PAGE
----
Back to the darkened room, and they give you an Ativan just to take the edge off. Give me the Ativan !!!! Lots of drops to freeze your eye - eye cleaning and prep and you're ready to go!

There are 2 laser machines -- one to "cut" the eye flap -- the other to do the work on the corner.
You lie down and to your left is the machine that does the eye flap -- at a point in this procedure you can't see a thing -- not to worry -- this is normal! Well, that wasn't as bad as I thought! Then it's to the right for the actual prescription cornea work -- again, not as bad as I thought -- slightly less than a minute of laser surgery on each eye -- they count it down for you so that you know how much longer it's going to be!

Then you actually see the Dr. repositioning your eye flap -- he works it back into place -- and because it's been lasered open, no stitches or anything! They help you up and back into the darkened room -- where you lie for 10-15 minutes, your freezing starts to come out, and this is the first time you actually "feel" anything. Your eyes are watering and burning a bit -- some more eye drops and a quick check by another Dr. to make sure that the flap is fine -- and you're sent home with your dark glasses on -- with strict instructions for eye drops and a nap upon arrival home -- then you should be fine!

Sounded too easy -- but you know what -- once we got home, I stretched out on one of our lounger chairs -- got all snugged up with my blanket, and had a couple of hours nap. I woke up and felt great -- my eyes were amazing -- I could see!

The day after, you have to go to your own eye Dr. for a follow-up -- yes, everything was great -- I could even drive without glasses right then and there! Dear Hubby was DD again that day -- so I let him drive -- I wasn't ready to solo just yet!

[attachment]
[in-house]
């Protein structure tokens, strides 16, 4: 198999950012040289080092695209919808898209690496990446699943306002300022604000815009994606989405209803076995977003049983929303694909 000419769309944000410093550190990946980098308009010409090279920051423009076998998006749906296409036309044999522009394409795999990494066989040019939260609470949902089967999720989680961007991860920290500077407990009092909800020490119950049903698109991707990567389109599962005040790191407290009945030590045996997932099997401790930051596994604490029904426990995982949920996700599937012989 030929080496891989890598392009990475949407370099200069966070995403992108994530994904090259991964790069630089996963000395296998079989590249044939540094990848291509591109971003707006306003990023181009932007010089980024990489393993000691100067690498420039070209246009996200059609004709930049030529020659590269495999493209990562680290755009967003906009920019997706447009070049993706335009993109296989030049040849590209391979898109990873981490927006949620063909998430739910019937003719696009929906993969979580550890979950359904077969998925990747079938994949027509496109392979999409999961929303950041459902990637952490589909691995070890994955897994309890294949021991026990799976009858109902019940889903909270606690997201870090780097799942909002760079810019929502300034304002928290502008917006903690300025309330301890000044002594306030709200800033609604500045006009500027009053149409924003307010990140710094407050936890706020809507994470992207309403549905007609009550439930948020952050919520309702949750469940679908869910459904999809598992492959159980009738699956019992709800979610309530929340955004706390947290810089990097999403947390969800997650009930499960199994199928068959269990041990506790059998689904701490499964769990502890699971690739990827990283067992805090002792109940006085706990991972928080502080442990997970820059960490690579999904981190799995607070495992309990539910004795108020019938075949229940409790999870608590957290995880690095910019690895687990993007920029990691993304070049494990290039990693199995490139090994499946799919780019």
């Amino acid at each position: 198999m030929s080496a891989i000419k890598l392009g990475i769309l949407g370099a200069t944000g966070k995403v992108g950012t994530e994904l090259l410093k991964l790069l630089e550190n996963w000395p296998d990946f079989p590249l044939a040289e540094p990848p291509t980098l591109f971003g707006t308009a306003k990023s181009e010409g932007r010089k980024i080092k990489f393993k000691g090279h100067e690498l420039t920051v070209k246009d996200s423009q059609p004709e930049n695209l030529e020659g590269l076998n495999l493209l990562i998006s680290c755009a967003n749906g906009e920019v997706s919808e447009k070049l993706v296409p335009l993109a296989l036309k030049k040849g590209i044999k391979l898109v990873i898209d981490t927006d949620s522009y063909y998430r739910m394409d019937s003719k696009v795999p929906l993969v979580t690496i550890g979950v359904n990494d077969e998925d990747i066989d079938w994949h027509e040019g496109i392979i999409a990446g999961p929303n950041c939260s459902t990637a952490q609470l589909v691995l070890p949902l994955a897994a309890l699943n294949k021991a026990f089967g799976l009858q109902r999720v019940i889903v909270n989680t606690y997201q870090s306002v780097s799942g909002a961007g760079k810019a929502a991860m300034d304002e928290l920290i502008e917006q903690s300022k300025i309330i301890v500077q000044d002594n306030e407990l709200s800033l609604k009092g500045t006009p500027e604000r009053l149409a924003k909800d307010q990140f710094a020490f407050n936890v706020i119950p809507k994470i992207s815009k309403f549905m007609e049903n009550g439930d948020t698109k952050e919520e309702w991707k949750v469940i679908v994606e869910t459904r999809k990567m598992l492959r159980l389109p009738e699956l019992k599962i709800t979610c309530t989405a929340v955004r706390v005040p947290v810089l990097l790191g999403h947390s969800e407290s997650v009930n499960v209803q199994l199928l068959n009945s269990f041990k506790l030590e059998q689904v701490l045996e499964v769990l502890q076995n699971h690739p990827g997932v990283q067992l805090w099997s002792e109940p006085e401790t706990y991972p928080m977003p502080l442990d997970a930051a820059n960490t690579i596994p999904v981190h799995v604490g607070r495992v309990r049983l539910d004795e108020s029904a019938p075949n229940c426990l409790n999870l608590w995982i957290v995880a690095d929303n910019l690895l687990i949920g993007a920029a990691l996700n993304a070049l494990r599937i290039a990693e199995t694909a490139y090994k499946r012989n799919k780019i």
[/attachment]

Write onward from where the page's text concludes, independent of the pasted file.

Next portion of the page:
It's been 4 days -- today is the 5th day after surgery -- I'm on 4 sets of drops a day and I'm ecstatic with the results! This Thursday I go for my one-week follow-up -- and after that I can wear makeup and go back to pretty much everything as normal!



  1. It certainly is amazing! Weren't the Lazy-Boy chairs and the Ativan just perfect!? I had a great experience with TLC too, so I'm glad everything went well!

    It's been 2 years for me now, and still crystal clear vision. Worth every penny!


  2. Congrats Anne! I'm such a big chicken, I could never do it.

  3. Congratulations on a great recovery. I wasn't a good candidate last time I checked, but the technology has improved since then... maybe I could have a chance at it now.

    Must be exciting to open your eyes and be able to see without any help.

  4. Lucky girl. I went to see about it. The DR said NO. Too much weird stuff to deal with inculding dry eye. So, I am still in my glasses since age 8. I was horribly disappointed I couldn't have surgery. My friend had it 5 years ago and she loves it. It is the only way to go if they will do it for you.

    Congratulations! I am glad you can see. I have to don the glasses before I can find the bedroom door. Wahh!

  5. What a great description of the process. I'm a big chicken too, but I've really been thinking about looking into Laser surgery recently. That eye flap cutting thing nearly did me in, but your good results might tip the scales.